The increasing infrastructure growth in urban and metropolitan areas has resulted in a dramaticrise in land prices and lack of suitable sites for development. These factors have forced the buildingindustry to look for cheaper land for construction. As a result, construction is now carried out onsites which, due to poor ground conditions, would not previously have been considered economicto develop. These types of land include low-lying areas of marine and estuarine Quaternarydeposits which are characterized by very poor geotechnical properties due to their low strength.Various ground improvement techniques have been employed in order to artificially improve thesoil properties in these sites.

One of the techniques extensively used in soft soils is vibro-replacement, which consists ofreplacing some of the soft soil with crushed rock or gravel to form an array of stone columnsbeneath the foundation. Although the use of conventional stone columns in soft soil deposits wasfound to benefit foundations in many respects they are generally suited to soils with an undrainedcohesion (cu) above 5–10kPa. Below this strength, the lateral support provided by surroundingsoil may be insufficient to prevent column failure through excessive radial expansion. In the lasttwenty years, this limitation has prompted investigation into geosynthetic column encasement toprovide the required lateral support to columns installed in extremely soft soils.

1.2. GROUND IMPROVEMENTGround improvement is the modification of the ground properties to achieve requiredground conditions for the particular use of the ground. Where poor ground conditions maketraditional forms of construction expensive, it may be economically viable to attempt to improvethe engineering properties of the ground before building on it.

This can be done by reducing thepore water pressure, by reducing the volume of voids in the soil, or by adding stronger materials.The four groups of ground improvement techniques are:1. Mechanical modification: Soil density is improved by application of mechanical forceincludes compaction by compact rollers and plate vibrators.

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2. Hydraulic modification: The free pore water is forced out of the soil via drains or wells,in coarse grained soils it is achieved by lowering the ground water table by pumping throughtrenches and boreholes, and in fine grained soils it is achieved by applying external loads orelectrical forces.3. Physical and chemical modification: Includes mixing o the soil with adhesives, theseadhesives may include industrial by products or waste4. Modification by inclusion of confinement: Reinforcement by fibers, fabrics impartstensile strength to a constructed soil mass. In-situ reinforcement is achieved by nails andanchors. Stable earth retaining structure can also be formed by confining soil with concrete,Steel, or fabric element.Improvement of Cohesive soilsCohesive soils such as soft clay have large void ratio and high water content.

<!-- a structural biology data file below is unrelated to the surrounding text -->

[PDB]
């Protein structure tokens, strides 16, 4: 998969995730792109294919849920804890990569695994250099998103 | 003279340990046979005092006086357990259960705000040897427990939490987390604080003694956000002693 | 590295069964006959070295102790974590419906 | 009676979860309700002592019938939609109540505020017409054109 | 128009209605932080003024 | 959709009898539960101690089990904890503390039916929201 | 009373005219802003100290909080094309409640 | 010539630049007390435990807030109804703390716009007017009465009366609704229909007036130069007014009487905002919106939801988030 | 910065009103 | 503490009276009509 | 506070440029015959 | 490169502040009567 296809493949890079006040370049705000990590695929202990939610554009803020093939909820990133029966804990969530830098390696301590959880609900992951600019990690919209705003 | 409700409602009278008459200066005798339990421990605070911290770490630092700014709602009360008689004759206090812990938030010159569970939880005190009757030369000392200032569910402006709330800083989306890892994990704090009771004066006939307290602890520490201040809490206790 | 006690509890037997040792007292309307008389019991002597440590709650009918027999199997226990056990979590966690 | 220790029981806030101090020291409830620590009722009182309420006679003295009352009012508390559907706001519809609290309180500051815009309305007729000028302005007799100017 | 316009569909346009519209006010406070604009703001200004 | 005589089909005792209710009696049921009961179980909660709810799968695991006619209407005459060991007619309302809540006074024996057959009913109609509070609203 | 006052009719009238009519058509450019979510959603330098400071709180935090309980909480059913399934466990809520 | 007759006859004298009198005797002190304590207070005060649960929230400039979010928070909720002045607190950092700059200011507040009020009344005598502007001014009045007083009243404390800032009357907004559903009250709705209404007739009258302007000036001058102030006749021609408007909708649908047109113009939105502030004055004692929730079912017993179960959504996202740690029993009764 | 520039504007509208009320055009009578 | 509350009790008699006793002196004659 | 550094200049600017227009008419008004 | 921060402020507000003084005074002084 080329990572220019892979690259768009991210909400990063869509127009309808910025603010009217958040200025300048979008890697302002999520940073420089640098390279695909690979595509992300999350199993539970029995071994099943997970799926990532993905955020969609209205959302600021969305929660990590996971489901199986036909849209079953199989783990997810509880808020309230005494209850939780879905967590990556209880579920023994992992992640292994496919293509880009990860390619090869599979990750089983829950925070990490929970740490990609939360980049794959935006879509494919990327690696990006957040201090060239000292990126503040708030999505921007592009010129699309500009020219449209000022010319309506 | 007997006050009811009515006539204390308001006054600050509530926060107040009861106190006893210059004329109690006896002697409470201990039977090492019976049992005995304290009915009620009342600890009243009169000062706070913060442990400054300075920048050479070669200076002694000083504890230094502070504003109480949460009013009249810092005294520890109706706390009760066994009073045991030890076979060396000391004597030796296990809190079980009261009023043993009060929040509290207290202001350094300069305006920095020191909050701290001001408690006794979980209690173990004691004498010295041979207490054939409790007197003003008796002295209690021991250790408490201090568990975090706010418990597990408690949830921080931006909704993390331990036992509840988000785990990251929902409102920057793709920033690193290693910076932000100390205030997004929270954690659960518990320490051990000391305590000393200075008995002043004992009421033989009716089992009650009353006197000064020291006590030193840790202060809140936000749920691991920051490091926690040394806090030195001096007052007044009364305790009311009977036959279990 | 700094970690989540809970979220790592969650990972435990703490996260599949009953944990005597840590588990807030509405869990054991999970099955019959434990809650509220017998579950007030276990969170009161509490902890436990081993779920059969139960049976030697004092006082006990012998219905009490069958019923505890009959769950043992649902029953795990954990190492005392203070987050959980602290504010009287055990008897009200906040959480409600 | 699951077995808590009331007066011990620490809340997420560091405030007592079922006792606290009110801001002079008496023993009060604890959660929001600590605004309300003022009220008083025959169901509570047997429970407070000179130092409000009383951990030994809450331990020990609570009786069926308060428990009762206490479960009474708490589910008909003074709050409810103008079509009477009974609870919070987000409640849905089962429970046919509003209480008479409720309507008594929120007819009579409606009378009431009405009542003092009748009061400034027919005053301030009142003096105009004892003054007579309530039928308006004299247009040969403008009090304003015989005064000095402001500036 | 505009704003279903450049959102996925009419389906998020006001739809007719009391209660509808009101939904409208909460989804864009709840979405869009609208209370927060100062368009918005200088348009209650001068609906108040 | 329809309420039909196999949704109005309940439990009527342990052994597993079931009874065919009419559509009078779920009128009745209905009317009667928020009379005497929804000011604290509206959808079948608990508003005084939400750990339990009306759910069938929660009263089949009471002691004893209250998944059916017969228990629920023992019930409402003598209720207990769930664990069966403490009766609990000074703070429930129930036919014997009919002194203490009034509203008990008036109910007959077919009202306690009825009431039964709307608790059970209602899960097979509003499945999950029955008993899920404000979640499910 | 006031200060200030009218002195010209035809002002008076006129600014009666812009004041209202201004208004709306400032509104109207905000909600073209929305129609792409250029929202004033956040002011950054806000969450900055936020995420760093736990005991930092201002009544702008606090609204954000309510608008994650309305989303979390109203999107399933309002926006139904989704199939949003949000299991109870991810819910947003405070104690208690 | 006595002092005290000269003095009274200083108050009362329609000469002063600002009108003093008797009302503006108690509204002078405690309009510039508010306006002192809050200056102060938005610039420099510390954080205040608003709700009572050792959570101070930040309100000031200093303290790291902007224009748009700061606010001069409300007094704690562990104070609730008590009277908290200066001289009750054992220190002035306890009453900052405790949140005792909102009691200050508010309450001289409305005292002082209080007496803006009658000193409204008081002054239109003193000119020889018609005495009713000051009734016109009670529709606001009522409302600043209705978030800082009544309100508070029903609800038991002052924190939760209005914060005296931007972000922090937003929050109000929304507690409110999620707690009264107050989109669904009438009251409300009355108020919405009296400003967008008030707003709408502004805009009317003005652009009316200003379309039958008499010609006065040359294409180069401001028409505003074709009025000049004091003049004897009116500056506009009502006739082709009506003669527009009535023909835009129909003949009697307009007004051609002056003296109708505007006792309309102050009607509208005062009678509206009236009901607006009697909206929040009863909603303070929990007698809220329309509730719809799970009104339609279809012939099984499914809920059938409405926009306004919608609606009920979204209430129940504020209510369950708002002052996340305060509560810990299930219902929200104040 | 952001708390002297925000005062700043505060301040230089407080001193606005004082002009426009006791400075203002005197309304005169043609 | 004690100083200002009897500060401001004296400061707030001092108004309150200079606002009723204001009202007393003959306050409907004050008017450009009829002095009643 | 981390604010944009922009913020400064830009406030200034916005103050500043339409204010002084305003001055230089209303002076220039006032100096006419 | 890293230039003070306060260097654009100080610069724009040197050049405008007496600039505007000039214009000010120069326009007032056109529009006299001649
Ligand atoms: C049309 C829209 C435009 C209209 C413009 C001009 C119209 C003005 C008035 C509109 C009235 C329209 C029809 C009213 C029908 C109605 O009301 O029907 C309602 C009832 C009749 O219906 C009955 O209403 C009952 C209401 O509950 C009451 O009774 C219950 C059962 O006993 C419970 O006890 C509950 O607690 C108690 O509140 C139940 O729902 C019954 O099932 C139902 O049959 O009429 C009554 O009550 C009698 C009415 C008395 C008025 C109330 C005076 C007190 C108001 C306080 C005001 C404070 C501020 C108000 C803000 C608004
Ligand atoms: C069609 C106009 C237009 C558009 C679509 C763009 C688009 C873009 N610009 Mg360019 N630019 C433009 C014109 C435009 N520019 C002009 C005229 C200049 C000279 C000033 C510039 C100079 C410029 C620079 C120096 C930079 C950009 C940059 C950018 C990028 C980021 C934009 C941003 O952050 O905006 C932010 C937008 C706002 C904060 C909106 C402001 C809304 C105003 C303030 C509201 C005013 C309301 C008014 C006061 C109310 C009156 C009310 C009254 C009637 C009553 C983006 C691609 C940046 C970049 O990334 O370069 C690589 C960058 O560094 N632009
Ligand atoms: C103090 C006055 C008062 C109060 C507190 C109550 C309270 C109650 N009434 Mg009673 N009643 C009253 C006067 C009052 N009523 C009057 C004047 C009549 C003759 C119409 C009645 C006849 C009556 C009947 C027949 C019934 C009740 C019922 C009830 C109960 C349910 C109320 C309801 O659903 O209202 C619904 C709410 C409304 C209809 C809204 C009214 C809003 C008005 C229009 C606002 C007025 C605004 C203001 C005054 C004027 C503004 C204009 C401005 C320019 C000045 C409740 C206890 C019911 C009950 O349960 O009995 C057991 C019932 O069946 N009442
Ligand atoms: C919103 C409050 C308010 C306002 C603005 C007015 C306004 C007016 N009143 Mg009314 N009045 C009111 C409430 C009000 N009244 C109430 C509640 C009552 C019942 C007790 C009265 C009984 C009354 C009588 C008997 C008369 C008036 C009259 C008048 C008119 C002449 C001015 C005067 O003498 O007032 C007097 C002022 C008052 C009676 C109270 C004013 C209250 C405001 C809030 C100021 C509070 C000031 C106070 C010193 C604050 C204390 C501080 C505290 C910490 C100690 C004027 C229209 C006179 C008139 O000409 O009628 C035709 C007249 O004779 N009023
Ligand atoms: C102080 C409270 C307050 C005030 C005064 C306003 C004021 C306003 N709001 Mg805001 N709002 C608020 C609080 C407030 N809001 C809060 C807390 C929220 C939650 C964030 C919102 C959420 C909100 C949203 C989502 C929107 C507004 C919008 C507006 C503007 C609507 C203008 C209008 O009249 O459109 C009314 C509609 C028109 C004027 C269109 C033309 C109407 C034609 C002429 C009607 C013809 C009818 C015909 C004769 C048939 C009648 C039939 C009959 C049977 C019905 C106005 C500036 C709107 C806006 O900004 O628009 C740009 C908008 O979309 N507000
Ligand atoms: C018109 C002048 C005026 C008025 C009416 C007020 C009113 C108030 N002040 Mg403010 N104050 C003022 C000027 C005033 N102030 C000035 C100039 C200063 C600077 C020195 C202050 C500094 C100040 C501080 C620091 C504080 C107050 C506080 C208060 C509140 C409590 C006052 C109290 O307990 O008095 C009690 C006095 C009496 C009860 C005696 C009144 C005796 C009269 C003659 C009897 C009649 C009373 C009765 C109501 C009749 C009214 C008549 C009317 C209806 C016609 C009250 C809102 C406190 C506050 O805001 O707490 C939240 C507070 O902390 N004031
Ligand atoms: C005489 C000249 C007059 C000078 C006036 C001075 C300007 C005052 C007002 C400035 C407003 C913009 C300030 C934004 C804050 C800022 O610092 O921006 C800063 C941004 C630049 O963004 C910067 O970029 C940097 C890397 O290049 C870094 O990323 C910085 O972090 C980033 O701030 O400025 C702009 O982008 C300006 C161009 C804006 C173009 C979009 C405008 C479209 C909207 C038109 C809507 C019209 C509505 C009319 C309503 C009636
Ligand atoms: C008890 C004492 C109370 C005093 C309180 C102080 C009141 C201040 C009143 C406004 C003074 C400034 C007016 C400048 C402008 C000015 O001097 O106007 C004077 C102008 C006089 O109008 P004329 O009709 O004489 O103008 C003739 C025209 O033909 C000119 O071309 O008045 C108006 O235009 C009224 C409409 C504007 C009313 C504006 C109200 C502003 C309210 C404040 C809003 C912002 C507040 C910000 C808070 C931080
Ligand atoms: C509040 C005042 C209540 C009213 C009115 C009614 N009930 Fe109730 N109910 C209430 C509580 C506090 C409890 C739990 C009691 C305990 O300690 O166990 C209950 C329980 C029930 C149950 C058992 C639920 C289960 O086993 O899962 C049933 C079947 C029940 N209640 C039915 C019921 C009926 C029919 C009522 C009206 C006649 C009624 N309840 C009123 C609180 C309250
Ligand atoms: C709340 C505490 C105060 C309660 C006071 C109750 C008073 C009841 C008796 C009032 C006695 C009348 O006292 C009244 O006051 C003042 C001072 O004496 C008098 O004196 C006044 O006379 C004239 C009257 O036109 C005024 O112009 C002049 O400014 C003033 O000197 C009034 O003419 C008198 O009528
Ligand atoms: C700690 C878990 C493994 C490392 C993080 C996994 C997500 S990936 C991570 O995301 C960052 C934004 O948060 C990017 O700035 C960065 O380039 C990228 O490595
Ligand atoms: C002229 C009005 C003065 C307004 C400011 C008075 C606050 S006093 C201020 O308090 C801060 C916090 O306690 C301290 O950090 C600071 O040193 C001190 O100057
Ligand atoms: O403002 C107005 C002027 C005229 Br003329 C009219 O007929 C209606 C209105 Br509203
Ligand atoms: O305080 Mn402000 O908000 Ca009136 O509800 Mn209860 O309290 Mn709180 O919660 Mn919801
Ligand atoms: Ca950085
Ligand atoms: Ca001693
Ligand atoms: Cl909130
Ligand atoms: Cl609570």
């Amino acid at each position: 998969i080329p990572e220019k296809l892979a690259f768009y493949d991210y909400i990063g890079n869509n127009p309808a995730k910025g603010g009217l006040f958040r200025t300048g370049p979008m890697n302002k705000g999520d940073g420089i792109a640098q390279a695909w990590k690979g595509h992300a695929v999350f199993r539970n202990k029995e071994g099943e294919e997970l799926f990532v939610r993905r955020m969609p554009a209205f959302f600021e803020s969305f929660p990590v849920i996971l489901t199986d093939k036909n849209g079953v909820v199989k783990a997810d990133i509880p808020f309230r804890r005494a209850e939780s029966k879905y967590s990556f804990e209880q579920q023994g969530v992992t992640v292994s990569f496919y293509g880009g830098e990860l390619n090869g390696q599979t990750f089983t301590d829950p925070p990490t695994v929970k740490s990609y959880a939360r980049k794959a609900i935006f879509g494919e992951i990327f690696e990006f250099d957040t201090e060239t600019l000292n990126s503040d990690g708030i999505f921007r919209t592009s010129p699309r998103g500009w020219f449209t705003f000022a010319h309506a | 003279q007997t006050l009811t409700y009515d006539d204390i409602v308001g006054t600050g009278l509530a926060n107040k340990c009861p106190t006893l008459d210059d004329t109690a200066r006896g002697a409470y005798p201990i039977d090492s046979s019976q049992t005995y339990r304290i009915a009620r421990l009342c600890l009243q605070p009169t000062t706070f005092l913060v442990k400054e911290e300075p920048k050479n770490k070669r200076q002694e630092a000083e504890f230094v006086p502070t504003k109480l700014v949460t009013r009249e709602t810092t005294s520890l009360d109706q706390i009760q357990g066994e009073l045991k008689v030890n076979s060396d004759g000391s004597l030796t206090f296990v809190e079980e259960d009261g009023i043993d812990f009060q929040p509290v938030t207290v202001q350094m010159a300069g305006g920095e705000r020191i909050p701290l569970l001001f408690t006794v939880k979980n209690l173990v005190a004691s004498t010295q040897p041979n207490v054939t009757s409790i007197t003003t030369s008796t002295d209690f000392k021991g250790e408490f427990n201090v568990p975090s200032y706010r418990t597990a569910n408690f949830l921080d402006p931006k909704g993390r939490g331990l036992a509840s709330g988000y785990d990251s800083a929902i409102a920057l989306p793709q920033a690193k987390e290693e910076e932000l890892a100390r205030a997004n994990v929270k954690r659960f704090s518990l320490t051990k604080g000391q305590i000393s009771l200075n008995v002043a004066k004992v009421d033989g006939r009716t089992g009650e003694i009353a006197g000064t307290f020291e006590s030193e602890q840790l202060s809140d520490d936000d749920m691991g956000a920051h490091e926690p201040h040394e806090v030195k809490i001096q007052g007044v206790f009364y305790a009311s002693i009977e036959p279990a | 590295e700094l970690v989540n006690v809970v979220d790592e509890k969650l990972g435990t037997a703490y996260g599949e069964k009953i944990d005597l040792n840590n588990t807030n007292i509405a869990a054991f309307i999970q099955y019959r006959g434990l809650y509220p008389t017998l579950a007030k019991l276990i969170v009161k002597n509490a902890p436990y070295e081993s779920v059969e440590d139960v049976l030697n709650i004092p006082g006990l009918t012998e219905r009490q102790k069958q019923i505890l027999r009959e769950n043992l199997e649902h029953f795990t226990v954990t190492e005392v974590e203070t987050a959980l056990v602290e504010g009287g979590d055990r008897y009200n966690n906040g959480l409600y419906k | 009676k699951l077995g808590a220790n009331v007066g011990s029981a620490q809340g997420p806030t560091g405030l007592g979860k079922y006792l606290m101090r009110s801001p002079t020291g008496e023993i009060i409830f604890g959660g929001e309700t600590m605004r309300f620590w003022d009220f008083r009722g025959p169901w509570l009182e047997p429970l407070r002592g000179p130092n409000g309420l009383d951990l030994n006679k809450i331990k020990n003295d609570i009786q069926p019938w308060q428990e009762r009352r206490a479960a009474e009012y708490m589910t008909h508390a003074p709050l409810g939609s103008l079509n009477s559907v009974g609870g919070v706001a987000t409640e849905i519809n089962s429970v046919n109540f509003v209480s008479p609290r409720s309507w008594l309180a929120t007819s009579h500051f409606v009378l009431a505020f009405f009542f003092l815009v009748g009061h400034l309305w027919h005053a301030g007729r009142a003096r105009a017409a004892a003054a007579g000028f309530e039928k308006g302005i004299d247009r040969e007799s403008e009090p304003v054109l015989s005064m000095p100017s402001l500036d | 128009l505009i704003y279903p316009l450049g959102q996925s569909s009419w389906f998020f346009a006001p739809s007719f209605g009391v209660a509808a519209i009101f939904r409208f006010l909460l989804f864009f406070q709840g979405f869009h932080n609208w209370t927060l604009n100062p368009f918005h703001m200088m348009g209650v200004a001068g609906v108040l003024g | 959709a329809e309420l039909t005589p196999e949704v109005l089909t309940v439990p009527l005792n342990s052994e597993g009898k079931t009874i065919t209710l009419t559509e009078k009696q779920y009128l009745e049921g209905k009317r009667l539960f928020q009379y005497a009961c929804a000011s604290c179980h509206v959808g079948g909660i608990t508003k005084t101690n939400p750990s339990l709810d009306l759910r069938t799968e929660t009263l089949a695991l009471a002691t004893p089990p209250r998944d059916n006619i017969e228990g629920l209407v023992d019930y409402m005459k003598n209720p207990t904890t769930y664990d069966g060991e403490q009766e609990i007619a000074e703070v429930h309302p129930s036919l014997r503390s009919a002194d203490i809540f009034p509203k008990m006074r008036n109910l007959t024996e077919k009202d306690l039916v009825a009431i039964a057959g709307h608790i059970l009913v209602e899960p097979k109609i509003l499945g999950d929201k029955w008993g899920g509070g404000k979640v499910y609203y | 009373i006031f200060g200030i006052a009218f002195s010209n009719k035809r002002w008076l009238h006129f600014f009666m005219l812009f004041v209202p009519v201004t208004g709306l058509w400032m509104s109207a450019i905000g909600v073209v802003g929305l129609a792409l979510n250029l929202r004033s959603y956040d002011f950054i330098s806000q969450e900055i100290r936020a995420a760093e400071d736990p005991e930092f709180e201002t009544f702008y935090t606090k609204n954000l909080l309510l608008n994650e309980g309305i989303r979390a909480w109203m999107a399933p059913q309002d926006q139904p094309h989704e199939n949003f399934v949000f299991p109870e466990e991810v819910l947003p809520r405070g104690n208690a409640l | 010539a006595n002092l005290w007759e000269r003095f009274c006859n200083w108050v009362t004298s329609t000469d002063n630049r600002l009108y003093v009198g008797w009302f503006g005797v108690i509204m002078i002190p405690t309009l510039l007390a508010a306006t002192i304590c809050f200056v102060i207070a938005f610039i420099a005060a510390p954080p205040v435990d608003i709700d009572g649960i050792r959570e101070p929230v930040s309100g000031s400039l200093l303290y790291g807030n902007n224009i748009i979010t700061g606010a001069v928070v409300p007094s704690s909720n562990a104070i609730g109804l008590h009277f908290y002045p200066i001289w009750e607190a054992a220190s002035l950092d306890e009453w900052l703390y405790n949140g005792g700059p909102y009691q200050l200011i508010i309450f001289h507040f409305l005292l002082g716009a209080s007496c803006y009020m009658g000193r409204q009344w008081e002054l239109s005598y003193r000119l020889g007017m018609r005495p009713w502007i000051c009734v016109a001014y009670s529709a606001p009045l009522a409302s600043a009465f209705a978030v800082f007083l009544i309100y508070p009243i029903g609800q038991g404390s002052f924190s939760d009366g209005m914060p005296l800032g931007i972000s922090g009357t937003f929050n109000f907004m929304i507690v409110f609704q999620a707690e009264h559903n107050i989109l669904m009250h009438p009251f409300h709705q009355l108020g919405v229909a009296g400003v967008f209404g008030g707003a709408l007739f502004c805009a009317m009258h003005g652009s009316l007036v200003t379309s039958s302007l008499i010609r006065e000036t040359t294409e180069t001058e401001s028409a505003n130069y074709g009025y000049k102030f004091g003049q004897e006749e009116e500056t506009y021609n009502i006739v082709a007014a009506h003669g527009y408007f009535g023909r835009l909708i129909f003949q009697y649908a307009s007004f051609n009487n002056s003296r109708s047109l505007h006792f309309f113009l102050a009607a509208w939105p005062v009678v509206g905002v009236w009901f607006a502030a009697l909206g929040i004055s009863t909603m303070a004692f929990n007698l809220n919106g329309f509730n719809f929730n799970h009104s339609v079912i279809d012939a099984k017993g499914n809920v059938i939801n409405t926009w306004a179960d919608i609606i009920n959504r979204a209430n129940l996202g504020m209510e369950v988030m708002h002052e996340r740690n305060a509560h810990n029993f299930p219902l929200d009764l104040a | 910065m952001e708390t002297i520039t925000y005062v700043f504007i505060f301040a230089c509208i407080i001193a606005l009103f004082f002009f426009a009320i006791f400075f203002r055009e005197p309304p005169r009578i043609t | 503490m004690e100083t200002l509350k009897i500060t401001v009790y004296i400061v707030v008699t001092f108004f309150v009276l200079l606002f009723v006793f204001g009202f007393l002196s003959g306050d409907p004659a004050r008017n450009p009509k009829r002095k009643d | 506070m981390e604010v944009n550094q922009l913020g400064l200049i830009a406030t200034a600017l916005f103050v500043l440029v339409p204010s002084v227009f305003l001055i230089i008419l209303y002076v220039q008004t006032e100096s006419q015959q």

Ground improvementis required to reduce the void ratio and the water content to increase its strength so that the bearingcapacity is increased and the compressibility is decreased. The methods which are commonly usedin the practice are1. Pre-compression2. Sand drains3. Wick drains4. Stone columnsImprovement of Cohesion-less soilsCohesion-less soils when in loose condition with N-value than 10, have a low shear strength hencethe bearing capacity is quite low. If a deposit of loose sand exists at the site of construction, theground improvement can be achieved by inducing strong vibrations in the ground to densify thesoil, thus the relative density of the soil is increased which increases the N-value and the bearingcapacity.The methods used to densify the cohesion-less soils are1.

Vibroflotation2. Terra probe3. Dynamic Impaction4. Compaction by blasts5. Compaction piles1.2.1.

Granular columnsGranular piles also known as stone columns was adopted in European countries in the early1960s, are usually installed by vibration techniques, which involves drilling a large diameter holesinto the soft clay and filling them with gravel to form vertical stone columns, formation of stonecolumns using a vibroflot is quite suitable technique for improvement of cohesive soils. Stonecolumns act as flexible vertical reinforcing elements that increase the bearing capacity and reducethe settlement of the soil mass.The columns being flexible in nature bulge outward when the load is applied on them, these derivetheir axial capacity on account of the passive lateral resistance offered by clay against their bulging,hence granular columns cannot be used effectively in very soft clays, organic soils and silts. Stonecolumns in compressive loads fail in different modes, such as bulging. A long stone column havingits length greater than 4 times its diameter (critical length) fails by bulging irrespective of whetherit is end bearing or floating. Granular columns accelerate the consolidation process of clay as theyfunction as vertical drainage paths for dissipation of excess pore water pressure.

Usually the columns fail by bulging when they are subjected to load. The preventive measurestaken to prevent the bulging of the stone columns area. Encasing the stone column with geo-gridb. Using pervious concretec. Skirting stone column with concreted. Applying circumferential nail1.

2.2. Encased stone column:One common approach for treatment of soft clay soils is the installation of stone columns.The load capacity of the stone columns depends very much on the shear strength of the surroundingsoft clay soil. The stone columns help in both reduction of settlements and accelerated preconsolidation of clay soil deposit. However, in case of extremely soft clay soils, the stone columnformation may be difficult due to lateral spread of stones.

The contamination of stone aggregateby the ingression of soft clay soil may inhibit the drainage function of stone columns. Thegeosynthetic encasement of stone columns is an ideal solution for enhancing the performance ofstone columns in such conditions. The geosynthetic encasement helps in easy formation of thestone column and improves the strength and stiffness of the columns. By providing reinforcement,the length of the stone column can be increase.Advantages of encased stone column:1. Impart lateral confinement2. Increases load carrying capacity and stiffness by many fold3.

Stresses are transferred to the deeper strata4. Higher lengths of stone columns are possible5. Lateral squeezing of stones is prevented6. Higher degree of compaction can be achieved7. Prevents the clogging of stone columns8.